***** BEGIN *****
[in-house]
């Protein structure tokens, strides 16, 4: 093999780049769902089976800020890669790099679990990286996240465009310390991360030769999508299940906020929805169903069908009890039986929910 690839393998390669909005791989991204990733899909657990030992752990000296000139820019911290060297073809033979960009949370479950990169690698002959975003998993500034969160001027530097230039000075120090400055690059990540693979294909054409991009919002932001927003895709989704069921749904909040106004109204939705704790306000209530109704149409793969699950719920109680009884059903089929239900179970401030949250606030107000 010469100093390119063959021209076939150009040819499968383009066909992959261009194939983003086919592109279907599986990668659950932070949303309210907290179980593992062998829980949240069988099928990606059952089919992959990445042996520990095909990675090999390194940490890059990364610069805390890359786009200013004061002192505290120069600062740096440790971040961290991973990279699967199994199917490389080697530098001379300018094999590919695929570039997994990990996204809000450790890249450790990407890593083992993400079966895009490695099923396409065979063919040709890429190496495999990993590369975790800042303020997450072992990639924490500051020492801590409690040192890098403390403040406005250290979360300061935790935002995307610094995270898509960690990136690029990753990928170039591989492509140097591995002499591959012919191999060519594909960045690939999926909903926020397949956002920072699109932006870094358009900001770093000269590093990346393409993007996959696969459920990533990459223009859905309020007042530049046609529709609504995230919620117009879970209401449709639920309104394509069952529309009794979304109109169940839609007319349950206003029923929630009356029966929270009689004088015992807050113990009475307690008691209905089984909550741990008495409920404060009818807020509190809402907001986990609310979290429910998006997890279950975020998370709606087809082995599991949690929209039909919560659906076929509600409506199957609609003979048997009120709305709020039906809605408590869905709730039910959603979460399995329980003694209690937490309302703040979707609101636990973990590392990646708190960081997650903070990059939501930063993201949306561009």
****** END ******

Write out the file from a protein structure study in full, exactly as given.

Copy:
[in-house]
């Protein structure tokens, strides 16, 4: 093999780049769902089976800020890669790099679990990286996240465009310390991360030769999508299940906020929805169903069908009890039986929910 690839393998390669909005791989991204990733899909657990030992752990000296000139820019911290060297073809033979960009949370479950990169690698002959975003998993500034969160001027530097230039000075120090400055690059990540693979294909054409991009919002932001927003895709989704069921749904909040106004109204939705704790306000209530109704149409793969699950719920109680009884059903089929239900179970401030949250606030107000 010469100093390119063959021209076939150009040819499968383009066909992959261009194939983003086919592109279907599986990668659950932070949303309210907290179980593992062998829980949240069988099928990606059952089919992959990445042996520990095909990675090999390194940490890059990364610069805390890359786009200013004061002192505290120069600062740096440790971040961290991973990279699967199994199917490389080697530098001379300018094999590919695929570039997994990990996204809000450790890249450790990407890593083992993400079966895009490695099923396409065979063919040709890429190496495999990993590369975790800042303020997450072992990639924490500051020492801590409690040192890098403390403040406005250290979360300061935790935002995307610094995270898509960690990136690029990753990928170039591989492509140097591995002499591959012919191999060519594909960045690939999926909903926020397949956002920072699109932006870094358009900001770093000269590093990346393409993007996959696969459920990533990459223009859905309020007042530049046609529709609504995230919620117009879970209401449709639920309104394509069952529309009794979304109109169940839609007319349950206003029923929630009356029966929270009689004088015992807050113990009475307690008691209905089984909550741990008495409920404060009818807020509190809402907001986990609310979290429910998006997890279950975020998370709606087809082995599991949690929209039909919560659906076929509600409506199957609609003979048997009120709305709020039906809605408590869905709730039910959603979460399995329980003694209690937490309302703040979707609101636990973990590392990646708190960081997650903070990059939501930063993201949306561009």